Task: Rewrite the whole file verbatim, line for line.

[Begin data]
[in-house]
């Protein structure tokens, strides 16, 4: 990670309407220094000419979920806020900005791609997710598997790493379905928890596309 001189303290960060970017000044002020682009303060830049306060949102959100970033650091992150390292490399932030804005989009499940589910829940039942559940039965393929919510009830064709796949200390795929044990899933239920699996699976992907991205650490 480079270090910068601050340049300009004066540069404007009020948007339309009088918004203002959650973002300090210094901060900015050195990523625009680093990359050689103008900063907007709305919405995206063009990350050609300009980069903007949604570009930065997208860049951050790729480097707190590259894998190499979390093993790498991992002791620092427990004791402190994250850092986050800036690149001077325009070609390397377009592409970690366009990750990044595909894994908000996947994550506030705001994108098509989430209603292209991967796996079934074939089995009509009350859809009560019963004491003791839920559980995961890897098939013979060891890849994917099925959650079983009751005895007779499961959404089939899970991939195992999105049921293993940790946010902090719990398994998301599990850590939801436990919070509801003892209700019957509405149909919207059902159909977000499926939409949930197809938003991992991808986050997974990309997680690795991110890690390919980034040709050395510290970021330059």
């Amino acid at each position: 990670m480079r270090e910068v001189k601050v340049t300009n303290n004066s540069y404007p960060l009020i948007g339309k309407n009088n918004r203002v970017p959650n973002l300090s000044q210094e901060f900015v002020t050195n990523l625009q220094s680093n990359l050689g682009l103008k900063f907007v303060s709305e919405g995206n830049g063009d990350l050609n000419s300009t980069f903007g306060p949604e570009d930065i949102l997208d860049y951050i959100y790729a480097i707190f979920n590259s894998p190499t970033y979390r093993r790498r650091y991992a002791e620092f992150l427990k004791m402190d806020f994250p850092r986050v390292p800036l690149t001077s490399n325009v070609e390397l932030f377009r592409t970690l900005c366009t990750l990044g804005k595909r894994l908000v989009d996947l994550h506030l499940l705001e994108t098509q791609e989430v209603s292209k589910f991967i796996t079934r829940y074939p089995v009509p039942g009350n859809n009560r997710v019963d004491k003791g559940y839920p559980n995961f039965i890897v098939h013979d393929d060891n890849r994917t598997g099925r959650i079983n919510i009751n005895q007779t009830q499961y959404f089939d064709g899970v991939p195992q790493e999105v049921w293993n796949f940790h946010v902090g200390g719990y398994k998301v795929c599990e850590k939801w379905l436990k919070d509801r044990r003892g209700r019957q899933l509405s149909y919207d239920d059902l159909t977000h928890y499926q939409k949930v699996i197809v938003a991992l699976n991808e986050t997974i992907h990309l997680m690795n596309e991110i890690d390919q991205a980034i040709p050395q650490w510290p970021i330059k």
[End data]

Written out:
[in-house]
């Protein structure tokens, strides 16, 4: 990670309407220094000419979920806020900005791609997710598997790493379905928890596309 001189303290960060970017000044002020682009303060830049306060949102959100970033650091992150390292490399932030804005989009499940589910829940039942559940039965393929919510009830064709796949200390795929044990899933239920699996699976992907991205650490 480079270090910068601050340049300009004066540069404007009020948007339309009088918004203002959650973002300090210094901060900015050195990523625009680093990359050689103008900063907007709305919405995206063009990350050609300009980069903007949604570009930065997208860049951050790729480097707190590259894998190499979390093993790498991992002791620092427990004791402190994250850092986050800036690149001077325009070609390397377009592409970690366009990750990044595909894994908000996947994550506030705001994108098509989430209603292209991967796996079934074939089995009509009350859809009560019963004491003791839920559980995961890897098939013979060891890849994917099925959650079983009751005895007779499961959404089939899970991939195992999105049921293993940790946010902090719990398994998301599990850590939801436990919070509801003892209700019957509405149909919207059902159909977000499926939409949930197809938003991992991808986050997974990309997680690795991110890690390919980034040709050395510290970021330059």
């Amino acid at each position: 990670m480079r270090e910068v001189k601050v340049t300009n303290n004066s540069y404007p960060l009020i948007g339309k309407n009088n918004r203002v970017p959650n973002l300090s000044q210094e901060f900015v002020t050195n990523l625009q220094s680093n990359l050689g682009l103008k900063f907007v303060s709305e919405g995206n830049g063009d990350l050609n000419s300009t980069f903007g306060p949604e570009d930065i949102l997208d860049y951050i959100y790729a480097i707190f979920n590259s894998p190499t970033y979390r093993r790498r650091y991992a002791e620092f992150l427990k004791m402190d806020f994250p850092r986050v390292p800036l690149t001077s490399n325009v070609e390397l932030f377009r592409t970690l900005c366009t990750l990044g804005k595909r894994l908000v989009d996947l994550h506030l499940l705001e994108t098509q791609e989430v209603s292209k589910f991967i796996t079934r829940y074939p089995v009509p039942g009350n859809n009560r997710v019963d004491k003791g559940y839920p559980n995961f039965i890897v098939h013979d393929d060891n890849r994917t598997g099925r959650i079983n919510i009751n005895q007779t009830q499961y959404f089939d064709g899970v991939p195992q790493e999105v049921w293993n796949f940790h946010v902090g200390g719990y398994k998301v795929c599990e850590k939801w379905l436990k919070d509801r044990r003892g209700r019957q899933l509405s149909y919207d239920d059902l159909t977000h928890y499926q939409k949930v699996i197809v938003a991992l699976n991808e986050t997974i992907h990309l997680m690795n596309e991110i890690d390919q991205a980034i040709p050395q650490w510290p970021i330059k």